The review of the 14-19 curriculum in English schools undertaken by Mike Tomlinson has been in the news recently. Reflecting government concerns about how best to stretch and challenge brighter students, he questions why students should have to wait until they reach the age of 18 before they can study at university level, and how the needs of individual students might be met.
The Open University provides an answer. For the past eight years, more able students in year 12 at school have been offered an opportunity to take one of a range of courses at level one - equivalent to the first year at a traditional university - alongside their AS-levels. They study the same as any other Open University student, fitting their studies alongside their other commitments, which increasingly include part-time jobs as well as their school work. Sometimes they choose a course, say in science or computing, to deepen their understanding of one of their AS-level courses. Or they may wish to continue their interest in a subject they took for GCSE but are not continuing with in the sixth form, such as languages. Short courses in science and robotics are particularly popular and fit well into the school year. In Cumbria, for example, the initial success of more than 50 such students from nine schools has expanded to double that number of students across 24 schools in the region.
These young people confound sceptics - including their parents - who, naturally enough, worry that they are being over-pressured. Indeed there is evidence now that they have enjoyed the experience so much they opt to take a second course in their final year at school.
At a time when the competition for university places is high, evidence of success with the OU demonstrates additional capabilities. As for all OU students, these young people have demonstrated not only an understanding of their chosen academic discipline, but an ability to study independently and to maintain their motivation at times of pressure. The flexibility of the OU works well when they are taking their AS-levels. The skills they have learnt also stand them in very good stead when they start studying at their chosen university. The attention of university admissions officers is now drawn to their OU studies because UCAS has amended its application form to take account of study at higher education level.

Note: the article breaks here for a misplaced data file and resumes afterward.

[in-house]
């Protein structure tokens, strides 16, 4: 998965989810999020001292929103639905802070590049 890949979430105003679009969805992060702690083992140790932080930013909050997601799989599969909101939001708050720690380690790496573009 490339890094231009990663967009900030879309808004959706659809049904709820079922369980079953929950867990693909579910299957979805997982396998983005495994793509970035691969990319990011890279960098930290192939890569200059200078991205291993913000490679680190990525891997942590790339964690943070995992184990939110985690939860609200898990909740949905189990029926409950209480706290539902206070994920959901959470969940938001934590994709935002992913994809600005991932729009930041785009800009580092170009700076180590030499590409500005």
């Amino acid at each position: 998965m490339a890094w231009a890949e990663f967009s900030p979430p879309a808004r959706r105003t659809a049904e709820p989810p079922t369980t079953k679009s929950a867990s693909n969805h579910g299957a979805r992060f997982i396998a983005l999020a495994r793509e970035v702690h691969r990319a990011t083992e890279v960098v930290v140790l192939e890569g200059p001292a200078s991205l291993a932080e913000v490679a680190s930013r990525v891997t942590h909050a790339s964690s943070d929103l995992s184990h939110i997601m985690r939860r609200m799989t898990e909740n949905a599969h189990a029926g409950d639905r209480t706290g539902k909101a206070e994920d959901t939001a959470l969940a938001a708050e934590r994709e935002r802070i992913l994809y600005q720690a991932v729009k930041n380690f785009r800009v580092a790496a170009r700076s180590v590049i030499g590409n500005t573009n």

We are pleased to have the active support of the DfES and the Specialist Schools Trust in this enterprise, as well as the National Academy for Gifted and Talented Youth. More than 800 students are now involved with this Young Applicants in Schools Scheme and they come from all kinds of backgrounds. It is an exciting project for all those involved and confirms the quality and diversity of the modern OU.
Brenda Gourley is Vice-Chancellor, The Open UniversityReuse content